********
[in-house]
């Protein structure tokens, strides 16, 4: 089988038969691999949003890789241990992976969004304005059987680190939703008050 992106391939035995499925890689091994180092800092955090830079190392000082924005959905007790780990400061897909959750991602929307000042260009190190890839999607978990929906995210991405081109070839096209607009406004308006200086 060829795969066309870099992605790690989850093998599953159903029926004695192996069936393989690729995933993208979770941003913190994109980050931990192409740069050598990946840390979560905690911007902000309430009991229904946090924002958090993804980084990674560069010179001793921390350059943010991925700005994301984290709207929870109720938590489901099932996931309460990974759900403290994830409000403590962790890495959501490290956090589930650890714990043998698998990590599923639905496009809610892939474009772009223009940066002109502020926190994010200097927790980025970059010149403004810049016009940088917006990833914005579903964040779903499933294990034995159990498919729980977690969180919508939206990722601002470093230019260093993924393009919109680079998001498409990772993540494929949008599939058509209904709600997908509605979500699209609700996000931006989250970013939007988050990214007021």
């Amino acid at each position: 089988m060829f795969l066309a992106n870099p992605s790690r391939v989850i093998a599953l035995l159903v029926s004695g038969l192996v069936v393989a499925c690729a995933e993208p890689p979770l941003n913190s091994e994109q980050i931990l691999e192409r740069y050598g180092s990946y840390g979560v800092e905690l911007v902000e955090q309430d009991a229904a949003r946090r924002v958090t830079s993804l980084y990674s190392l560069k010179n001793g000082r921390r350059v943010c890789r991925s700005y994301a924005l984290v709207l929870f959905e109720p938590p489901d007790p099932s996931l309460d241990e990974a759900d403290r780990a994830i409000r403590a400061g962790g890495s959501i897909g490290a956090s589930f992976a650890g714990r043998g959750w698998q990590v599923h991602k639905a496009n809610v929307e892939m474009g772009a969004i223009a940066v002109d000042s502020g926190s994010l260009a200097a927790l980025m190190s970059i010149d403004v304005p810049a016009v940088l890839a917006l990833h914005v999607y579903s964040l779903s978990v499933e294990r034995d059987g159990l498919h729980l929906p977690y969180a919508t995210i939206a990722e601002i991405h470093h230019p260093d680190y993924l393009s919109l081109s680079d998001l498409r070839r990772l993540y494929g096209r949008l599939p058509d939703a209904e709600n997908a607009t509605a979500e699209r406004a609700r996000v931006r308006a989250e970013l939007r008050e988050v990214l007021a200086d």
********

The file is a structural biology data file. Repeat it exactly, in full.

[in-house]
């Protein structure tokens, strides 16, 4: 089988038969691999949003890789241990992976969004304005059987680190939703008050 992106391939035995499925890689091994180092800092955090830079190392000082924005959905007790780990400061897909959750991602929307000042260009190190890839999607978990929906995210991405081109070839096209607009406004308006200086 060829795969066309870099992605790690989850093998599953159903029926004695192996069936393989690729995933993208979770941003913190994109980050931990192409740069050598990946840390979560905690911007902000309430009991229904946090924002958090993804980084990674560069010179001793921390350059943010991925700005994301984290709207929870109720938590489901099932996931309460990974759900403290994830409000403590962790890495959501490290956090589930650890714990043998698998990590599923639905496009809610892939474009772009223009940066002109502020926190994010200097927790980025970059010149403004810049016009940088917006990833914005579903964040779903499933294990034995159990498919729980977690969180919508939206990722601002470093230019260093993924393009919109680079998001498409990772993540494929949008599939058509209904709600997908509605979500699209609700996000931006989250970013939007988050990214007021």
């Amino acid at each position: 089988m060829f795969l066309a992106n870099p992605s790690r391939v989850i093998a599953l035995l159903v029926s004695g038969l192996v069936v393989a499925c690729a995933e993208p890689p979770l941003n913190s091994e994109q980050i931990l691999e192409r740069y050598g180092s990946y840390g979560v800092e905690l911007v902000e955090q309430d009991a229904a949003r946090r924002v958090t830079s993804l980084y990674s190392l560069k010179n001793g000082r921390r350059v943010c890789r991925s700005y994301a924005l984290v709207l929870f959905e109720p938590p489901d007790p099932s996931l309460d241990e990974a759900d403290r780990a994830i409000r403590a400061g962790g890495s959501i897909g490290a956090s589930f992976a650890g714990r043998g959750w698998q990590v599923h991602k639905a496009n809610v929307e892939m474009g772009a969004i223009a940066v002109d000042s502020g926190s994010l260009a200097a927790l980025m190190s970059i010149d403004v304005p810049a016009v940088l890839a917006l990833h914005v999607y579903s964040l779903s978990v499933e294990r034995d059987g159990l498919h729980l929906p977690y969180a919508t995210i939206a990722e601002i991405h470093h230019p260093d680190y993924l393009s919109l081109s680079d998001l498409r070839r990772l993540y494929g096209r949008l599939p058509d939703a209904e709600n997908a607009t509605a979500e699209r406004a609700r996000v931006r308006a989250e970013l939007r008050e988050v990214l007021a200086d």